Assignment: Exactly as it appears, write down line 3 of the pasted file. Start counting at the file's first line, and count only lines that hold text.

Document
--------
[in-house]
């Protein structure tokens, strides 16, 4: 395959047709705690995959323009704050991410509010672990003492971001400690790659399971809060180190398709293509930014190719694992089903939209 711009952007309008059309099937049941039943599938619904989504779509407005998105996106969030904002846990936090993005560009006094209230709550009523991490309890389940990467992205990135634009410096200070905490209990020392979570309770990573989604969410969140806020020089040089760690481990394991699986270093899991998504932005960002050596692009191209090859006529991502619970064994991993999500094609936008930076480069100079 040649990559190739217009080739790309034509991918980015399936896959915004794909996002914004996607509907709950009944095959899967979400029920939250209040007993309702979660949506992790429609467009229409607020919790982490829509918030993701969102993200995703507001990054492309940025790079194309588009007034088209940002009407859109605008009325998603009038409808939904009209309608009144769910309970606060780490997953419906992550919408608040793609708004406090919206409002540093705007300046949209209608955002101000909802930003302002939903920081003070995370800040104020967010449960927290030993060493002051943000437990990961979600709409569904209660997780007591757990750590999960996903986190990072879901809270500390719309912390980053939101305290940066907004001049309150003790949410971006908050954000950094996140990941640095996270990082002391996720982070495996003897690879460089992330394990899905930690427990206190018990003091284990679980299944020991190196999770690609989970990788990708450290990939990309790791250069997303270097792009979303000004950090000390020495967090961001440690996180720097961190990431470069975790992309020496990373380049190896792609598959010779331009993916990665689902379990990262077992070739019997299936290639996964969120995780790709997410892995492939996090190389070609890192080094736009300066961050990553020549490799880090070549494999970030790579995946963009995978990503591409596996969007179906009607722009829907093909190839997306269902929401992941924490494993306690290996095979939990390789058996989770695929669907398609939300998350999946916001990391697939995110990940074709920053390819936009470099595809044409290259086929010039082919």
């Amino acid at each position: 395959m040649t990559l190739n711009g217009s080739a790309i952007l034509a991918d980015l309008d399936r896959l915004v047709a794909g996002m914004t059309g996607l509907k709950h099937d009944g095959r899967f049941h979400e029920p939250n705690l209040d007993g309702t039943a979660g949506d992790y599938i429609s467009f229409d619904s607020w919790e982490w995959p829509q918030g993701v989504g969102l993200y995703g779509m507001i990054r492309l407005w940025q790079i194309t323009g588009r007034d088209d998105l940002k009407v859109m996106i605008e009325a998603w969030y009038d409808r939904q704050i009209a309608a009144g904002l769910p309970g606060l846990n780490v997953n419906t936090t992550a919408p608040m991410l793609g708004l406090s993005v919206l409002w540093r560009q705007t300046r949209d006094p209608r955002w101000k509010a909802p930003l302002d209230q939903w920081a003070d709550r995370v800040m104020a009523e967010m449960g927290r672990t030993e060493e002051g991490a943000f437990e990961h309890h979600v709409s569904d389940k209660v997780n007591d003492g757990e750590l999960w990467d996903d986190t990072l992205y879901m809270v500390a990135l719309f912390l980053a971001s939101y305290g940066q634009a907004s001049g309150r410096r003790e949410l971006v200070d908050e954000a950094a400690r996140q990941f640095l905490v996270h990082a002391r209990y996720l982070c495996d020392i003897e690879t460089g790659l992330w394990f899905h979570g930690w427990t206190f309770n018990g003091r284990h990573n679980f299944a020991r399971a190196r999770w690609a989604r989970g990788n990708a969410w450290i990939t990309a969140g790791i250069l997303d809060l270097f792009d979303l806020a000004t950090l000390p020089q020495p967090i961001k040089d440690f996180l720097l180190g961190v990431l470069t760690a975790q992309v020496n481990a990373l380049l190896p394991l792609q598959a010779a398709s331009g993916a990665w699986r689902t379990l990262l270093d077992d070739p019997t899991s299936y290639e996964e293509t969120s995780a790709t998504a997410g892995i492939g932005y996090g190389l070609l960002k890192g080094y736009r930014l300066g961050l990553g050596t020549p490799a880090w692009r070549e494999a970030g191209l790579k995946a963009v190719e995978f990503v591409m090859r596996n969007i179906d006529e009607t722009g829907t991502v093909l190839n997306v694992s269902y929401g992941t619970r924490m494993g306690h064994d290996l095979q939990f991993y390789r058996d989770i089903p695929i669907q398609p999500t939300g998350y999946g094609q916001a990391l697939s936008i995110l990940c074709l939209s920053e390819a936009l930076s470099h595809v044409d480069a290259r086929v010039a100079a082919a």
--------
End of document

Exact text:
């Amino acid at each position: 395959m040649t990559l190739n711009g217009s080739a790309i952007l034509a991918d980015l309008d399936r896959l915004v047709a794909g996002m914004t059309g996607l509907k709950h099937d009944g095959r899967f049941h979400e029920p939250n705690l209040d007993g309702t039943a979660g949506d992790y599938i429609s467009f229409d619904s607020w919790e982490w995959p829509q918030g993701v989504g969102l993200y995703g779509m507001i990054r492309l407005w940025q790079i194309t323009g588009r007034d088209d998105l940002k009407v859109m996106i605008e009325a998603w969030y009038d409808r939904q704050i009209a309608a009144g904002l769910p309970g606060l846990n780490v997953n419906t936090t992550a919408p608040m991410l793609g708004l406090s993005v919206l409002w540093r560009q705007t300046r949209d006094p209608r955002w101000k509010a909802p930003l302002d209230q939903w920081a003070d709550r995370v800040m104020a009523e967010m449960g927290r672990t030993e060493e002051g991490a943000f437990e990961h309890h979600v709409s569904d389940k209660v997780n007591d003492g757990e750590l999960w990467d996903d986190t990072l992205y879901m809270v500390a990135l719309f912390l980053a971001s939101y305290g940066q634009a907004s001049g309150r410096r003790e949410l971006v200070d908050e954000a950094a400690r996140q990941f640095l905490v996270h990082a002391r209990y996720l982070c495996d020392i003897e690879t460089g790659l992330w394990f899905h979570g930690w427990t206190f309770n018990g003091r284990h990573n679980f299944a020991r399971a190196r999770w690609a989604r989970g990788n990708a969410w450290i990939t990309a969140g790791i250069l997303d809060l270097f792009d979303l806020a000004t950090l000390p020089q020495p967090i961001k040089d440690f996180l720097l180190g961190v990431l470069t760690a975790q992309v020496n481990a990373l380049l190896p394991l792609q598959a010779a398709s331009g993916a990665w699986r689902t379990l990262l270093d077992d070739p019997t899991s299936y290639e996964e293509t969120s995780a790709t998504a997410g892995i492939g932005y996090g190389l070609l960002k890192g080094y736009r930014l300066g961050l990553g050596t020549p490799a880090w692009r070549e494999a970030g191209l790579k995946a963009v190719e995978f990503v591409m090859r596996n969007i179906d006529e009607t722009g829907t991502v093909l190839n997306v694992s269902y929401g992941t619970r924490m494993g306690h064994d290996l095979q939990f991993y390789r058996d989770i089903p695929i669907q398609p999500t939300g998350y999946g094609q916001a990391l697939s936008i995110l990940c074709l939209s920053e390819a936009l930076s470099h595809v044409d480069a290259r086929v010039a100079a082919a």